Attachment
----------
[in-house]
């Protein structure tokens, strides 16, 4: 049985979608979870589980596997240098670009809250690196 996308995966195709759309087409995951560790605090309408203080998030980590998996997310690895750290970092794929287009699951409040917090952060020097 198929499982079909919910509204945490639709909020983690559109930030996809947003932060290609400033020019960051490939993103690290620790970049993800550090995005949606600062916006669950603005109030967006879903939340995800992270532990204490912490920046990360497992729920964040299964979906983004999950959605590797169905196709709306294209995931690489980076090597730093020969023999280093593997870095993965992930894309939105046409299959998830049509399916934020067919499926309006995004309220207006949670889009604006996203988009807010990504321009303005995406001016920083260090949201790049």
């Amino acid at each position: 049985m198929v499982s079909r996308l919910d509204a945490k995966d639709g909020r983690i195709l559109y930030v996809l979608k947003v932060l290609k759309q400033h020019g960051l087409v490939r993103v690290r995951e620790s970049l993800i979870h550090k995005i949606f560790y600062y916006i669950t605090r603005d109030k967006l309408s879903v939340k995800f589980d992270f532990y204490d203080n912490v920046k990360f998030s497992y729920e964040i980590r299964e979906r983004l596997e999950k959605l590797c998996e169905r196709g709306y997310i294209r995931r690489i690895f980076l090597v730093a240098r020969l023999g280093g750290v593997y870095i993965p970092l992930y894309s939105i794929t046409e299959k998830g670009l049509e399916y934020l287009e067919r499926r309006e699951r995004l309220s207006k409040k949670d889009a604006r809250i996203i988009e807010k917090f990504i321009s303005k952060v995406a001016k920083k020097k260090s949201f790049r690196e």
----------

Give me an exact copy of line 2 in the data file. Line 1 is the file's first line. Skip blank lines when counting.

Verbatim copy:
């Protein structure tokens, strides 16, 4: 049985979608979870589980596997240098670009809250690196 996308995966195709759309087409995951560790605090309408203080998030980590998996997310690895750290970092794929287009699951409040917090952060020097 198929499982079909919910509204945490639709909020983690559109930030996809947003932060290609400033020019960051490939993103690290620790970049993800550090995005949606600062916006669950603005109030967006879903939340995800992270532990204490912490920046990360497992729920964040299964979906983004999950959605590797169905196709709306294209995931690489980076090597730093020969023999280093593997870095993965992930894309939105046409299959998830049509399916934020067919499926309006995004309220207006949670889009604006996203988009807010990504321009303005995406001016920083260090949201790049």